"Again, we simply have not seen cases involving the seizure of condoms from persons arrested for prostitution," Raskyn said in a statement. "But, please note the 'related offenses,' which include such serious felonies as Promoting Prostitution in the 1st Degree, Compelling Prostitution, and Sex Trafficking (Penal Law §§ 230.32-34), which are aimed at persons who profit from child prostitution or compel others to prostitute themselves. In such cases, this office prefers to keep all options open under appropriate circumstances."
In separate statements, Queens District Attorney Richard Brown agreed condom evidence could be useful in prosecuting cases related to prostitution, and Staten Island District Attorney Daniel Donovan Jr. said he opposes a total ban on any type of evidence, like condoms, which he contends should be assessed on a case-by-case basis.
"That said, my office doesn't prosecute people merely for using or possessing condoms," Donovan said in a statement, and explained that his office does prosecute cases involving prostitution, trafficking, and rape, which often involve condom evidence. "[M]y office will continue to exercise careful discretion over the use of condoms recovered at crime scenes, along with other corroborating evidence, to build strong cases and secure convictions against those who commit crimes."
Erin Duggan Kramer, deputy chief of staff for Manhattan District Attorney Cyrus Vance Jr., said prosecutors there do not use condoms as evidence in prostitution cases and would not comment on the pending legislation. Brooklyn District Attorney Charles J. Hynes did not respond to a request for comment, but previously said condoms should not be used for that purpose and police in Brooklyn should stop seizing them from suspects as evidence.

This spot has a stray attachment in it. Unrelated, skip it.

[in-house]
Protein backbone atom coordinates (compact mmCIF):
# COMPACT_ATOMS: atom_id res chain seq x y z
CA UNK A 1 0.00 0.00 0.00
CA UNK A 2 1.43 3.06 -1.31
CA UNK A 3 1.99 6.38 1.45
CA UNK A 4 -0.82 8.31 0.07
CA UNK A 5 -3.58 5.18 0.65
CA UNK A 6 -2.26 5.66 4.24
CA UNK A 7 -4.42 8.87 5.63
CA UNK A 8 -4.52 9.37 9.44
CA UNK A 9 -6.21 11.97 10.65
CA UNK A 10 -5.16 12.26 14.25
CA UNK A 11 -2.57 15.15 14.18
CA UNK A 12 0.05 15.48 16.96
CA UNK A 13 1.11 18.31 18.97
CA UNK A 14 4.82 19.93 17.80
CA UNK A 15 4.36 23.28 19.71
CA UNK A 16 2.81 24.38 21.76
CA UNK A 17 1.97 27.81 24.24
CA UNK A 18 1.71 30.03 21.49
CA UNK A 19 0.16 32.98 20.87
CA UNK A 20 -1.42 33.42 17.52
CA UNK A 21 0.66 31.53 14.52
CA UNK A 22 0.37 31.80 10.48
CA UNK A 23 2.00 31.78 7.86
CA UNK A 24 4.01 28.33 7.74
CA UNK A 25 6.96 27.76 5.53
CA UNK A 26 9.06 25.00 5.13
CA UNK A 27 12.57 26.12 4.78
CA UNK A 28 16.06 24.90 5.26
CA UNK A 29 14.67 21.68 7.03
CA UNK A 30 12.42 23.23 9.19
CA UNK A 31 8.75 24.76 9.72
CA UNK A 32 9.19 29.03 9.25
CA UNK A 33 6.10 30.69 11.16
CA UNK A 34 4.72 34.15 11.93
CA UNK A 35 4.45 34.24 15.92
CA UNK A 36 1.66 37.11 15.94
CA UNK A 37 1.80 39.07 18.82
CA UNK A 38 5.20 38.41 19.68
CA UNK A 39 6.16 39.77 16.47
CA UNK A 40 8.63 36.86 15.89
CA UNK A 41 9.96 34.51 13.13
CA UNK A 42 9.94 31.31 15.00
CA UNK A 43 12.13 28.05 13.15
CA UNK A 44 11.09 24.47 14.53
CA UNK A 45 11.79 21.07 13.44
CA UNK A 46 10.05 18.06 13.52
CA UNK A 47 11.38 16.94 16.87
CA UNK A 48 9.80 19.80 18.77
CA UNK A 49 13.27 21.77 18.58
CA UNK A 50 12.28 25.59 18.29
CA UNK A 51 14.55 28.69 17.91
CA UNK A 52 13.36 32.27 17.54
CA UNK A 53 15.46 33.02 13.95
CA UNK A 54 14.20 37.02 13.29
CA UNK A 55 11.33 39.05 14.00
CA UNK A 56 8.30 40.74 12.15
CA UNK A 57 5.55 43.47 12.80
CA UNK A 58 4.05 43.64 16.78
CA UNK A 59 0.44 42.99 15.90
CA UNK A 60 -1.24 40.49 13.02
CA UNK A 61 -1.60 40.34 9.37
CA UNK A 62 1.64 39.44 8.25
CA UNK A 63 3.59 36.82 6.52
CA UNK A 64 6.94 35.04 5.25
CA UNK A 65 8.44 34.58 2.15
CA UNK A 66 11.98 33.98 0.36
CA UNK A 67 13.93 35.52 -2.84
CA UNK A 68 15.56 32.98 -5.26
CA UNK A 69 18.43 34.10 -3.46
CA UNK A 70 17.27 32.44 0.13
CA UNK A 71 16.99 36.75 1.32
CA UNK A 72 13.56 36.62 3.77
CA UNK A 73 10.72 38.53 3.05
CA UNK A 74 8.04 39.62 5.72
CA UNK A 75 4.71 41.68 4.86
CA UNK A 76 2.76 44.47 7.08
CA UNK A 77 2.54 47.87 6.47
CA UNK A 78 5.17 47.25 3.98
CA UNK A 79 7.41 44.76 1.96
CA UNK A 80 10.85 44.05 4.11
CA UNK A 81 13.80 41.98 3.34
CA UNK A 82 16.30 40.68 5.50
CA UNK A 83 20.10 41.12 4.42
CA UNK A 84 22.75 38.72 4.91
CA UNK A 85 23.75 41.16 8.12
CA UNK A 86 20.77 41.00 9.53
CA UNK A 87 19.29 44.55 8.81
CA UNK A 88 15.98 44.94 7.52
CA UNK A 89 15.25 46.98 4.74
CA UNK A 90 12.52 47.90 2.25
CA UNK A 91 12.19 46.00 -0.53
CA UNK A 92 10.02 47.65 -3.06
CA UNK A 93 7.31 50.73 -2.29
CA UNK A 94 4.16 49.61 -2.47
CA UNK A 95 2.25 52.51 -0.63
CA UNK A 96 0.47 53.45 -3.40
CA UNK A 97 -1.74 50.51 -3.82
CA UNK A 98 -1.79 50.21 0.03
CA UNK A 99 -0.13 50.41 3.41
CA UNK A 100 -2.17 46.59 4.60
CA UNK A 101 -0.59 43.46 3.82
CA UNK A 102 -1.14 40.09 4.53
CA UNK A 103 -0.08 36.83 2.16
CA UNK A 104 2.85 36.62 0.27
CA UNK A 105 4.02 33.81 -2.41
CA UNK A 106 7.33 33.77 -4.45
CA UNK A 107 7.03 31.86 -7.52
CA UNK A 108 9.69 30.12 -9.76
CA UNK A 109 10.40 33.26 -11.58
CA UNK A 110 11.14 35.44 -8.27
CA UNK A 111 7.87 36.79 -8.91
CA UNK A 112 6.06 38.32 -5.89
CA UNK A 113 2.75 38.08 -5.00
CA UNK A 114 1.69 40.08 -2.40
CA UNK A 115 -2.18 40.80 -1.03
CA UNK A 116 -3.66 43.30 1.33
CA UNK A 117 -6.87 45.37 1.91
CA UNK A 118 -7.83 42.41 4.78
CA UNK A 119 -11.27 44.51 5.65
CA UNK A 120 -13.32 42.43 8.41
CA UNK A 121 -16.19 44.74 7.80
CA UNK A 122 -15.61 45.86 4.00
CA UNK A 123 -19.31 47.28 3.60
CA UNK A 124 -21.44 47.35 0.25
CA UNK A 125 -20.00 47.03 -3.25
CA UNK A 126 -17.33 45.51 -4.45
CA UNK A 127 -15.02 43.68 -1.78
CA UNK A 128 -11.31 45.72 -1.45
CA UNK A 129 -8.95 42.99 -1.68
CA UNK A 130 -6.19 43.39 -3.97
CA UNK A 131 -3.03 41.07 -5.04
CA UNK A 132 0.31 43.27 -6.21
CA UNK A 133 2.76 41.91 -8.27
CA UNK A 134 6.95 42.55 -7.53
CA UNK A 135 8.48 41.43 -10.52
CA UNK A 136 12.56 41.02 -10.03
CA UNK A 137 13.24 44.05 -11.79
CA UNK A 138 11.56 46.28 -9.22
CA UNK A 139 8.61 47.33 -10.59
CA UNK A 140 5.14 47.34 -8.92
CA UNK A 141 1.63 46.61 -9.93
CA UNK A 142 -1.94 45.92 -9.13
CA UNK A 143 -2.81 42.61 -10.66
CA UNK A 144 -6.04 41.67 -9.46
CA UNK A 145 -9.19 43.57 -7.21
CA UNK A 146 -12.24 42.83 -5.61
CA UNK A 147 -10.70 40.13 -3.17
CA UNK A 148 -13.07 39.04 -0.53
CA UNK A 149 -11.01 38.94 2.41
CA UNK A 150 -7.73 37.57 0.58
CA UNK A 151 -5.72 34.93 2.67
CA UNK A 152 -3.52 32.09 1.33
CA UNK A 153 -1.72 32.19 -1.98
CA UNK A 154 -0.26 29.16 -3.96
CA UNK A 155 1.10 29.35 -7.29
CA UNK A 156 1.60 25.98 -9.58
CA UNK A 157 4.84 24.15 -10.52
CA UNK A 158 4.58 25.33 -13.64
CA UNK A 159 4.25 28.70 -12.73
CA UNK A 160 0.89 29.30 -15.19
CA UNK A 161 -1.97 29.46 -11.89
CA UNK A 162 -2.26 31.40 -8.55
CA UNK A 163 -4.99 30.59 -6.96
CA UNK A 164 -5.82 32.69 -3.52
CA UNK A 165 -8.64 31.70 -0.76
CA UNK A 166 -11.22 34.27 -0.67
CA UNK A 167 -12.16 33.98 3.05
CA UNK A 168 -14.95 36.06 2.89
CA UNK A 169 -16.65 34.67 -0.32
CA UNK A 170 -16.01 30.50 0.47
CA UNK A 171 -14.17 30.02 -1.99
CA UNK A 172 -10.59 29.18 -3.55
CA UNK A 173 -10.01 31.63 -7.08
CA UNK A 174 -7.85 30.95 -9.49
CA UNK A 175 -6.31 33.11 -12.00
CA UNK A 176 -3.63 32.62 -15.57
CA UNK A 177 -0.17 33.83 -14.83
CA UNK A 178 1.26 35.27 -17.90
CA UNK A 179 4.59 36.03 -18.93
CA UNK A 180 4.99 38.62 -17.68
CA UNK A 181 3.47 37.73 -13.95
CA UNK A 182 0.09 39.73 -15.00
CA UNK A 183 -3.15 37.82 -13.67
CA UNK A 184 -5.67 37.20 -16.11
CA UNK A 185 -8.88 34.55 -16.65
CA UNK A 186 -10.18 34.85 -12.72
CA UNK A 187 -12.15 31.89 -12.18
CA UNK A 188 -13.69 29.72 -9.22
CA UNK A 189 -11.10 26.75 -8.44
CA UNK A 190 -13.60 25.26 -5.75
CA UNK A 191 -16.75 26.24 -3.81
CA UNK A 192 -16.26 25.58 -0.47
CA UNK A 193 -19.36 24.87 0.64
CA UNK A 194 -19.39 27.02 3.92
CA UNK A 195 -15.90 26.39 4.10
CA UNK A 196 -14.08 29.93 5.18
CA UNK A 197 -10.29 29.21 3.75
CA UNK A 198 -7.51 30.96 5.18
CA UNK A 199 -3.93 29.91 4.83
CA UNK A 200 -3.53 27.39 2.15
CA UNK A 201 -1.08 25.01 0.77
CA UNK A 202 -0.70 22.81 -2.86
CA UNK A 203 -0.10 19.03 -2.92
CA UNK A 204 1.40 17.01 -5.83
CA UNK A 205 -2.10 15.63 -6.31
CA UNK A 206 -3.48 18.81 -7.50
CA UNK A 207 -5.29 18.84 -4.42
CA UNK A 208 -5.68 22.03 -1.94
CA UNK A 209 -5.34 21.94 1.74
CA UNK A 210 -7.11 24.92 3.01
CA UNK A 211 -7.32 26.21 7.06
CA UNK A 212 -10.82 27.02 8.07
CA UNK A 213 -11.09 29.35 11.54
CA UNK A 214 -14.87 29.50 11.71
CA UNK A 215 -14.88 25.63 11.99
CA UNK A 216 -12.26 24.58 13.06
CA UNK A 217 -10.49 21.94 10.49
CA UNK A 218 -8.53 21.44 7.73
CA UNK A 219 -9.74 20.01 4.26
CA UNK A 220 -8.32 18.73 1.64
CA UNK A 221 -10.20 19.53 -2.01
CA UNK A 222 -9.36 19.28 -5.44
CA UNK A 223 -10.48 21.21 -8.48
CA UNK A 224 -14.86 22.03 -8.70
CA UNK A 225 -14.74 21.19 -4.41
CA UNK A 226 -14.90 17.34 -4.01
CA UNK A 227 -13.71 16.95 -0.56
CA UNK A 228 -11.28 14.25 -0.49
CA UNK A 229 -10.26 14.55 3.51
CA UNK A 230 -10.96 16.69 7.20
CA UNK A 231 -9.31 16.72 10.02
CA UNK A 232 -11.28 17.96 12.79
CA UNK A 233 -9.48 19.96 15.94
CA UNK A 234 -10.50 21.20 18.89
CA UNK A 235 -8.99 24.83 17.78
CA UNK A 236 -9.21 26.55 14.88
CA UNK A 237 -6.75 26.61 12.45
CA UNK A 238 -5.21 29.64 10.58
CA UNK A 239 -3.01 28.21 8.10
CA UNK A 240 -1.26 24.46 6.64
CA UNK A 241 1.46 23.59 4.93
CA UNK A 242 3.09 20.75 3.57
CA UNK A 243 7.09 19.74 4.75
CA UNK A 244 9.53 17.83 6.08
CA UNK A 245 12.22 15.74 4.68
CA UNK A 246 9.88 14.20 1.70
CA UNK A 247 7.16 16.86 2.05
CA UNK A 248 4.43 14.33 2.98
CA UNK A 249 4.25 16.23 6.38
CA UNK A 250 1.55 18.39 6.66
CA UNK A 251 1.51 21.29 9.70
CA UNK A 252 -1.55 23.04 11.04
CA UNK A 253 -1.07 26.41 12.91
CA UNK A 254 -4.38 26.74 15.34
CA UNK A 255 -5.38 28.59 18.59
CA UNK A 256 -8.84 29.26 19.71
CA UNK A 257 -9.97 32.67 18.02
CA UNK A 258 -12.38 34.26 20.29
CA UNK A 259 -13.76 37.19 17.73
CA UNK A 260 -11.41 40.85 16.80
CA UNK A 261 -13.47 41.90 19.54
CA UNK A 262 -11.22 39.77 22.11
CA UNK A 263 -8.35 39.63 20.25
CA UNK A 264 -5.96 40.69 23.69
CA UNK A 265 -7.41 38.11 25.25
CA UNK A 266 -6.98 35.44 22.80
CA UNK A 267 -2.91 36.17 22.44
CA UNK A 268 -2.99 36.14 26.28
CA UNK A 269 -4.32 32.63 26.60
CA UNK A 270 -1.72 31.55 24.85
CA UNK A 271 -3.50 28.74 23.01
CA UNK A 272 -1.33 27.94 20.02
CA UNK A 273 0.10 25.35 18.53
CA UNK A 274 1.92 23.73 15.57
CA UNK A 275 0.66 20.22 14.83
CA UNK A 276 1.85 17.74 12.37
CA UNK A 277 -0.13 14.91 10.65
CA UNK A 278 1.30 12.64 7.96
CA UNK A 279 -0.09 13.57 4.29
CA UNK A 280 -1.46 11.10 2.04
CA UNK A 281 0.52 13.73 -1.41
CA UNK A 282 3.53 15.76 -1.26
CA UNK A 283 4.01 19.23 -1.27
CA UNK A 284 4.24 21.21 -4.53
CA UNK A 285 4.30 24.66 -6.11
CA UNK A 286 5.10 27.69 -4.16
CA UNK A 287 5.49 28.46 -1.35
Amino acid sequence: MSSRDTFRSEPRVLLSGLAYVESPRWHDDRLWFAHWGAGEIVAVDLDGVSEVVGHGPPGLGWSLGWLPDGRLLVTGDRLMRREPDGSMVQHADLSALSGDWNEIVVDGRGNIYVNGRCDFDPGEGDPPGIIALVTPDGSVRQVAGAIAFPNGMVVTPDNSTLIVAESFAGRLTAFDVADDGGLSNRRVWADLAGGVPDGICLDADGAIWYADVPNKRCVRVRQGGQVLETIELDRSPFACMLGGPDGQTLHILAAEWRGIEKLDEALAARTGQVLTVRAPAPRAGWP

Baskin, of the Sex Workers Project, said that talks with the NYPD, district attorneys, and the mayor's office on the bill are ongoing. "All of these city agencies should take a stand," she said. "Condoms are still being cited as evidence in arrest records, so we know they're still being used throughout the boroughs."
The current iteration of the bill is sponsored by Assemblywoman Barbara Clark (D-Queens Village) and Sen. Velmanette Montgomery (D-Brooklyn), who have garnered the support of several co-sponsors in both chambers. Sandy Stewart, of Montgomery's office, said she's unsure what's next for the bill this session, adding that recent news reports have created "a lot of buzz in the capitol about it."
"The bill has been introduced now for probably over 15 years," Stewart said. "Little by little by little, the momentum picked up on this through education. Most people are astounded that this practice is even occurring."
The issue of authorities using condoms as evidence is not unique to New York City or New York state. Last year, the San Francisco district attorney's office announced it would cease using condoms as evidence in prostitution cases. And in a report released last December, Megan McLemore, senior health researcher at Human Rights Watch, said, "People who use drugs can't get clean needles, and police are confiscating condoms from sex workers and those suspected of sex work, such as transgender women."
What advocates say is the criminalization of condoms also occurs in several other countries, according to Baskin. "Anywhere prostitution is a crime, police are going to be collecting evidence," Baskin said.
CORRECTION: The Staten Island District Attorney is Daniel Donovan Jr. A previous version of this item misidentified him. (5/1)